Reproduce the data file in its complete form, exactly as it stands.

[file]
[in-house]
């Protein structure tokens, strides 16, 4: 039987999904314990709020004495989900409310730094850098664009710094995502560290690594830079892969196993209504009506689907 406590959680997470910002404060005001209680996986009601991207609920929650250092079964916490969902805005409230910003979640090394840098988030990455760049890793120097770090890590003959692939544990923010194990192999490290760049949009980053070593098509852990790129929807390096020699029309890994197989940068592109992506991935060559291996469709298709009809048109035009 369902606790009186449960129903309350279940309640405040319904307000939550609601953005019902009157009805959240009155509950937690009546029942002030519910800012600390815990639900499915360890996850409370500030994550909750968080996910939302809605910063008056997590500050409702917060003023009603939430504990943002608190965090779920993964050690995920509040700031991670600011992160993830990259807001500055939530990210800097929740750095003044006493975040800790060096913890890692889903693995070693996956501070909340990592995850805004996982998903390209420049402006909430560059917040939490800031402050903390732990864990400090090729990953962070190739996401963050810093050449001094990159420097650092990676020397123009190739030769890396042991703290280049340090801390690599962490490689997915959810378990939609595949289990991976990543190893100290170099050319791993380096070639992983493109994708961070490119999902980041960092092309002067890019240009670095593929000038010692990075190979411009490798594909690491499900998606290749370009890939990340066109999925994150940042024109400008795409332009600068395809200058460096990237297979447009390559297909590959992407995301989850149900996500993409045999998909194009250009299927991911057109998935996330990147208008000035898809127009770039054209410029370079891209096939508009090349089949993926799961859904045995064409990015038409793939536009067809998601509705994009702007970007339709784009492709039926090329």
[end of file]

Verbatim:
[in-house]
């Protein structure tokens, strides 16, 4: 039987999904314990709020004495989900409310730094850098664009710094995502560290690594830079892969196993209504009506689907 406590959680997470910002404060005001209680996986009601991207609920929650250092079964916490969902805005409230910003979640090394840098988030990455760049890793120097770090890590003959692939544990923010194990192999490290760049949009980053070593098509852990790129929807390096020699029309890994197989940068592109992506991935060559291996469709298709009809048109035009 369902606790009186449960129903309350279940309640405040319904307000939550609601953005019902009157009805959240009155509950937690009546029942002030519910800012600390815990639900499915360890996850409370500030994550909750968080996910939302809605910063008056997590500050409702917060003023009603939430504990943002608190965090779920993964050690995920509040700031991670600011992160993830990259807001500055939530990210800097929740750095003044006493975040800790060096913890890692889903693995070693996956501070909340990592995850805004996982998903390209420049402006909430560059917040939490800031402050903390732990864990400090090729990953962070190739996401963050810093050449001094990159420097650092990676020397123009190739030769890396042991703290280049340090801390690599962490490689997915959810378990939609595949289990991976990543190893100290170099050319791993380096070639992983493109994708961070490119999902980041960092092309002067890019240009670095593929000038010692990075190979411009490798594909690491499900998606290749370009890939990340066109999925994150940042024109400008795409332009600068395809200058460096990237297979447009390559297909590959992407995301989850149900996500993409045999998909194009250009299927991911057109998935996330990147208008000035898809127009770039054209410029370079891209096939508009090349089949993926799961859904045995064409990015038409793939536009067809998601509705994009702007970007339709784009492709039926090329």